The December 2009 issue of Sky & Telescope said that the AT6RC fixed primary and secondary mirrors "eliminate image shift, which has been the bane of Cassegrain scopes with moving-mirror focusing systems . . . It also keeps the effective focal length of the system constant, and the infinity focal point remains at a fixed point outside of the telescope, neither of which is the case with moving-mirror systems that change the separation between a Cassegrain's primary and secondary mirrors."

Hyperboloid secondary mirror: Made of BK-7 optical glass. Polished to diffraction-limited or better surface accuracy. Mounted in a four-vane spider and fully collimatable.

Enhanced aluminum optical coatings: Both primary and secondary mirrors have enhanced aluminum mirror coatings, overcoated with a protective layer of quartz for long life. Reflectivity is in the 96% range, the same as the larger multi-thousand dollar R-C scopes.

Optical tube: Painted rolled steel, 7.5" o.d. x 19.25" long, with die-cast and machined aluminum front and rear cells.

Internal light baffles: Computer optimized primary and secondary baffling. Eight contrast-enhancing glare-stop baffles in the optical tube, multiple glare-stop microbaffles in the secondary mirror light shield, and four baffles in the primary mirror baffle tube provide truly dark sky backgrounds during imaging.

Dual-speed Crayford focuser: A 2" Crayford focuser is threaded onto the 90mm x 1mm pitch rear cell of the AT6RC. The non-vignetting focuser has dual-speed focusing. There are two coarse focusing knobs. The right knob also has a smaller concentric knob with a 10:1 reduction gear microfine focusing ratio. This provides exceptionally precise image control during critical CCD imaging. All focus knobs are ribbed, so they are easy to operate, even while wearing gloves or mittens in cold weather.

Focuser travel: Focuser drawtube travel is 34mm, while back focus between the focuser's 2" accessory holder and the focal plane is 150mm. The December 2009 issue of Sky & Telescope said that "the infinity focus of the AT6RC falls 9-3/4" outside the back of the telescope, allowing plenty of room for all types of cameras, filter wheels, and ancillary equipment."

Two extension rings (one 1" and one 2") are provided to thread onto the rear of the scope (singly or in combination) between the scope rear cell and the focuser. These form a very rigid and tilt-free extension that moves the focuser out from the rear cell to accommodate the varying back-focus requirements of webcam/Deep Sky Imager-type cameras versus DSLRs. Typically, both rings (one 1" and one 2") will properly position most DSLRs at the AT6RC focal plane. Sky & Telescope pointed out that the "1- and 2-inch extensions, as well as conventional extension tubes that fit in the 2-inch focuser, mean that you can always assemble the system so it comes to focus with whatever camera and accessories you're using."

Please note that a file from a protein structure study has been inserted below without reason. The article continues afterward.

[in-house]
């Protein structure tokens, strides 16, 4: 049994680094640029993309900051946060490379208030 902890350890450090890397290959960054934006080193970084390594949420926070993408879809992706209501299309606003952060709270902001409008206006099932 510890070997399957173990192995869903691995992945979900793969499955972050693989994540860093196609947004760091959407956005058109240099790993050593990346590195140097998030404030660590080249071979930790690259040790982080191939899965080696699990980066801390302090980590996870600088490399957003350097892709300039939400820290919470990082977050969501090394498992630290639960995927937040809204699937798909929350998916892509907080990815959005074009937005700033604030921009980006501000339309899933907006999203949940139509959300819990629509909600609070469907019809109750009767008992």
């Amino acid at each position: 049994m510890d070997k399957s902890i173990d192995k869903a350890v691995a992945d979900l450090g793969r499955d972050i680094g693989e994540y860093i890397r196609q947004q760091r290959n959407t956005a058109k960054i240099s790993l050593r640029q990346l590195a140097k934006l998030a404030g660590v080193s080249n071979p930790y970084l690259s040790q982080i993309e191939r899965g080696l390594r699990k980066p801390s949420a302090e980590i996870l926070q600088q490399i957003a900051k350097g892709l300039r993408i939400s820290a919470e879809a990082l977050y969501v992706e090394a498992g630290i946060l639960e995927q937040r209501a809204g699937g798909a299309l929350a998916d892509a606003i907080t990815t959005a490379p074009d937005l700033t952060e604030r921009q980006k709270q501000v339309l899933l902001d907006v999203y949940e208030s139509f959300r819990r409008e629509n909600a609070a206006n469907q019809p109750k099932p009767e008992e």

While it is possible to use large CCD cameras and filter wheels with the AT6RC, these cameras are generally not recommended. The weight of a standard CCD camera and the color filter wheel typically used with it may cause the focuser drawtube to tilt slightly when fully extended, affecting the focus. Adding an optional Feather Touch focuser (our part #FT-1.5BC), plus an optional 90mm x 1mm pitch adapter (our part #M90X1), will eliminate any such potential problem, although at significant additional cost (more than double the cost of the AT6RC itself).

For even more impressive coma-free DSLR imaging with the AT6RC, consider adding the Astro-Tech AT2FF field flattener. This modestly-priced imaging accessory essentially eliminates the residual field curvature inherent in all reflector telescope designs, so that the coma-free star images remain point-like all across the field of the APS-C size imaging chip used in most DSLR cameras. Use of the #AT2FF with a DSLR will typically requires one optional #AT2EXT 2" extension ring, instead of the two rings generally needed with a DSLR camera alone.

Compression ring accessory holders: The focuser drawtube ends in a 2" accessory holder that uses a non-marring soft brass compression ring to hold 2" imaging accessories in place. The compression ring won't scratch the barrel of your accessories as an ordinary thumbscrew can. Also supplied is a 1.25" accessory holder that slips into the 2" compression ring holder to let you use 1.25" imaging accessories. Like the 2" eyepiece holder on the eyepiece holder rotation mechanism, the 1.25" adapter also uses a non-marring soft brass compression ring.

Mounting dovetail: a Vixen-style dovetail bar runs the length of the underside of the optical tube. The dovetail can be removed, if desired, so the AT6RC can be installed in optional user-supplied mounting rings for piggyback mounting on a larger scope. An optional #AT6SDP Vixen-style dovetail is available for mounting on top of the AT6RC to allow you to mount an optional photoguide scope on top of the astrograph.

Finderscope dovetail: a Vixen-style finderscope bracket dovetail base is installed on the upper left side of the optical tube. It can easily be removed if not needed. It will accept Vixen-style finderscope brackets as well as red dot-type finders, such as the Astro-Tech #ATF.

Other accessories: A snap-in dust cap is standard.

Tech Details

Aperture 6"
Focal Length 1370mm
Focal Ratio f/9
Weight 12.9 lbs
Resolution 0.76 arc seconds
Telescope Type Ritchey-Chrétien
Warranty 1 year
Back Focus 150mm with focuser installed

Reviews

Review by:
Once you get this guy collimated and a good reducer to go with it, this ota will become your new best friend in the world of longer focal length (Posted on 10/17/2018)
Review by: